French prosecutors have started an involuntary manslaughter investigation into the death of one man in a trial carried out in Rennes earlier this year.
Last month, France's health ministry said that Portuguese drugmaker Bial and its French laboratory partner and CRO Biotrial were at fault "on several counts" on the trial, which also saw 5 participants seriously injured.
The French CRO was running a Phase I trial in its home base of Rennes, France, on behalf of Bial, administering a medicine that blocks the enzyme FAAH to treat anxiety.
The drug's mechanism is well-known to the industry but had not shown safety concerns in previous testing--although French news reports surfaced in March that there had been some unusual deaths and issues in preclinical trials of the drug, which had seemingly not been acted upon.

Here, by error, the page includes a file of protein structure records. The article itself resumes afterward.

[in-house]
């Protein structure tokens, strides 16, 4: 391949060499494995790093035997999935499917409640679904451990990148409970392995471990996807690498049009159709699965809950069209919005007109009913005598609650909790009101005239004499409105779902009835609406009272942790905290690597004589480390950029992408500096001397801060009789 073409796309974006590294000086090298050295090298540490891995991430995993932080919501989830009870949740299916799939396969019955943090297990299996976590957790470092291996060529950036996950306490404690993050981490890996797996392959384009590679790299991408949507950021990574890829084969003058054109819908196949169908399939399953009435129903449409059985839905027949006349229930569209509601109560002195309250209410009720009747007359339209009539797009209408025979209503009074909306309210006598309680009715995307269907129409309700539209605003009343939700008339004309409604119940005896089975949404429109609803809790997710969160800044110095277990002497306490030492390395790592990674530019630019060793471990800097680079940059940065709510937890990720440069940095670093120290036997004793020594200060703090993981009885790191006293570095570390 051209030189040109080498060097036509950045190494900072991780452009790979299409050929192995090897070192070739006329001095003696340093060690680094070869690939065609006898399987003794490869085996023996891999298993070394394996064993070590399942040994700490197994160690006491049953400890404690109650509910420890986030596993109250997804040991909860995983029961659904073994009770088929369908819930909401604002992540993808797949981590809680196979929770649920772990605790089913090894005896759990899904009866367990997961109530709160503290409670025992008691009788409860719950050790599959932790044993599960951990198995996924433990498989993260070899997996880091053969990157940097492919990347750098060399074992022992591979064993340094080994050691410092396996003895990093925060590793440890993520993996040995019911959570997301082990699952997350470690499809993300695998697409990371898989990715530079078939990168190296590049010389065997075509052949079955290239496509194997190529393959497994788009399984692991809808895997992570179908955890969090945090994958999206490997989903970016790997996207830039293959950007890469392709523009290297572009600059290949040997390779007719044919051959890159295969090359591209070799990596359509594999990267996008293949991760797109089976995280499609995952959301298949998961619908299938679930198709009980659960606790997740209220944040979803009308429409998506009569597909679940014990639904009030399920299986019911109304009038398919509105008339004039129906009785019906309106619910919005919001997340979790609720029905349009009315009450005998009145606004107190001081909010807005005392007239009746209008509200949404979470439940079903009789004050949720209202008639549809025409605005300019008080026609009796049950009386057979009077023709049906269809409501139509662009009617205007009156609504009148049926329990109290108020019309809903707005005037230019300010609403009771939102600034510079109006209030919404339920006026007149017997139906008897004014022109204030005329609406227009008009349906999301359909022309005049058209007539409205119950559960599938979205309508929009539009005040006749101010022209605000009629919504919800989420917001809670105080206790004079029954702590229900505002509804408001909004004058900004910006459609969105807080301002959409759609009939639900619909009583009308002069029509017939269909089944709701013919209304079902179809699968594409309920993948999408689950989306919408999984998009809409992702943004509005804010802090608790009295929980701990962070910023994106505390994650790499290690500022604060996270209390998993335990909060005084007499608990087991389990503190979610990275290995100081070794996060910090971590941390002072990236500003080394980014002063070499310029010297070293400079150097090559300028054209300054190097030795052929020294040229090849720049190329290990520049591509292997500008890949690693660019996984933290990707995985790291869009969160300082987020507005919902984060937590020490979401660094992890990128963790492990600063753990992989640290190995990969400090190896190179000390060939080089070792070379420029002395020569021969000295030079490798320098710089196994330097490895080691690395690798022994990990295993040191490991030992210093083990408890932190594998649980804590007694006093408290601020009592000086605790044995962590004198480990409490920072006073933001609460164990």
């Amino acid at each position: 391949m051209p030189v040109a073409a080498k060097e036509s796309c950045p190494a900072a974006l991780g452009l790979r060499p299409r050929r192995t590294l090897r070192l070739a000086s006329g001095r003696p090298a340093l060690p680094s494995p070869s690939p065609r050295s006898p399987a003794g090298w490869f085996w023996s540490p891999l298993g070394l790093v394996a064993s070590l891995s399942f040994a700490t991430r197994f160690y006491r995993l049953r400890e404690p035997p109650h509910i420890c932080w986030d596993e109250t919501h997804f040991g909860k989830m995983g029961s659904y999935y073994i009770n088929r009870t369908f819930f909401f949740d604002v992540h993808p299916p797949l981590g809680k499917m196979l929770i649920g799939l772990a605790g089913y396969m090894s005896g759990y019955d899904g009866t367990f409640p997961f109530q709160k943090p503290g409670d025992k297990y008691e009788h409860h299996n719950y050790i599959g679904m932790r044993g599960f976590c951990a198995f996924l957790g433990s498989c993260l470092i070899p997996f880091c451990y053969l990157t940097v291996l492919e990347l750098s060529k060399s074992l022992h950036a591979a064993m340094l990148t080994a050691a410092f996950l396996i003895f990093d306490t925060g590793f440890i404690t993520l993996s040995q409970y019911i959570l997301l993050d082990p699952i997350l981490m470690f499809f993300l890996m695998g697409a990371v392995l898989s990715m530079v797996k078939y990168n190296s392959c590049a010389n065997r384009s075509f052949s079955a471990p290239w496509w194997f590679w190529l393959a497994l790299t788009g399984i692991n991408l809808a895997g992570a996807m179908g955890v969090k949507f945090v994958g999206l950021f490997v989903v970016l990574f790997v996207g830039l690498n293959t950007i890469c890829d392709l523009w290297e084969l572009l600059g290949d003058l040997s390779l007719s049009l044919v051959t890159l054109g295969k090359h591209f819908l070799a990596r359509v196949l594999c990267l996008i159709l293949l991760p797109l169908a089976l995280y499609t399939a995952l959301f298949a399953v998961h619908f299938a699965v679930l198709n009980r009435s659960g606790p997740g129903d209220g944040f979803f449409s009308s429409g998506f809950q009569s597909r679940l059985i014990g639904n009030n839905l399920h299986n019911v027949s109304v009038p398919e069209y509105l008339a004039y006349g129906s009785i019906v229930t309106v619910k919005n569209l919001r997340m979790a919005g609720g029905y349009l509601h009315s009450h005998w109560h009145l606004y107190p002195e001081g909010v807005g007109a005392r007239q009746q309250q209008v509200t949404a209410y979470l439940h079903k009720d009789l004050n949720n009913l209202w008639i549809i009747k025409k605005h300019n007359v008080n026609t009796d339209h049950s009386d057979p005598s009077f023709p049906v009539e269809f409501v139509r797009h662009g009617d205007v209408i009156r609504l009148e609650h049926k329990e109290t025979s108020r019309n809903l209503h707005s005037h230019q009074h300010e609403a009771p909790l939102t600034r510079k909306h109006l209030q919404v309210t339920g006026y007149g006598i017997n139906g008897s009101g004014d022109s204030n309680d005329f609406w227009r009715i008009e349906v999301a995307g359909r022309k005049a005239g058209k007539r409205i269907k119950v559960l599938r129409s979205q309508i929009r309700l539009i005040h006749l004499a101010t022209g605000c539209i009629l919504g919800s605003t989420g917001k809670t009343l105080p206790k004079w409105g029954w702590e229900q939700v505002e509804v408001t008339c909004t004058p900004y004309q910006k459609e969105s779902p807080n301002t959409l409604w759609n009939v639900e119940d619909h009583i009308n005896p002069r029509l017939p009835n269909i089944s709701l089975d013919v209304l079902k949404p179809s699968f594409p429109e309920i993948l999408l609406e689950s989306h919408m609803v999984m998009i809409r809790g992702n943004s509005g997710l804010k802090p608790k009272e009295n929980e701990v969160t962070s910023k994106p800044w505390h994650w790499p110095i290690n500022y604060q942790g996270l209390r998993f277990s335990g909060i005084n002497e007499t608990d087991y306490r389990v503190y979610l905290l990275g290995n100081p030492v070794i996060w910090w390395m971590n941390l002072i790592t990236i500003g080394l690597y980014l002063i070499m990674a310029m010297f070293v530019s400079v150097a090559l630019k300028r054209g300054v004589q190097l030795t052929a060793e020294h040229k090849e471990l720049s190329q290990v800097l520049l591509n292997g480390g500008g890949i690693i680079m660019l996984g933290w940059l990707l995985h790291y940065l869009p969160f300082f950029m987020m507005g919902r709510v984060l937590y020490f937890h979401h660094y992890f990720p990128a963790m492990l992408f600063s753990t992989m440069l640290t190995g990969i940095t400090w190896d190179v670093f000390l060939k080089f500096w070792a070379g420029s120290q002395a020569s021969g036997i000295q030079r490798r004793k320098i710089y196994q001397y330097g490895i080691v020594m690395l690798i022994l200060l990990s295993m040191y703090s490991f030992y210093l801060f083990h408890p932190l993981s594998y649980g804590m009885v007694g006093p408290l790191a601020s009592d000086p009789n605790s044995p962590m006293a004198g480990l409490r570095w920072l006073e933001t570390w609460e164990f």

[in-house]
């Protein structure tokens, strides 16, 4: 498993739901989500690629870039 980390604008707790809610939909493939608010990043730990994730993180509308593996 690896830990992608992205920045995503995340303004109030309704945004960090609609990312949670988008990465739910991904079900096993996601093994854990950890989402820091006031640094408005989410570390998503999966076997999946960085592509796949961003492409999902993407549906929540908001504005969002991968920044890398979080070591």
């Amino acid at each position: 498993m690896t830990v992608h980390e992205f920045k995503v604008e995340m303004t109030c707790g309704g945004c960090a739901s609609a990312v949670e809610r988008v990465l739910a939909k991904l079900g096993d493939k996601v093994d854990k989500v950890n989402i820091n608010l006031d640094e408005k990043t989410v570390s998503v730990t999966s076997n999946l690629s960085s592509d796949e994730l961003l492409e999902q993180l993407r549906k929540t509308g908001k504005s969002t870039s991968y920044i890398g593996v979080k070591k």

In all, around 100 patients had taken the drug, but in January, 6 trial participants took a higher dose form of the treatment, with one becoming brain dead and later dying. Five others were seriously ill but are now improving.
According to Reuters, the prosecutors will seek to understand whether the man died through a criminal element, or whether his death was legally acceptable within the boundaries of clinical risk and experimental drug testing.
An initial report found that the first accident with the drug was on a Sunday evening--yet authorities were not alerted until the following Thursday. Several reports have since been published, one blaming the “toxic compound” of the drug, with another from the health ministry saying that both companies were “partly responsible” given the apparent slowness of response--but added that they had been compliant with current legislation.
The death and injuries have already prompted the EMA to tighten up its rules on early-stage trials, with France also pushing to have new rules and laws in place to ensure this cannot happen again.
Biotrial, which has issued a series of releases defending its actions over the past 6 months, has not yet responded to the prosecutor’s investigation.
- see the Reuters story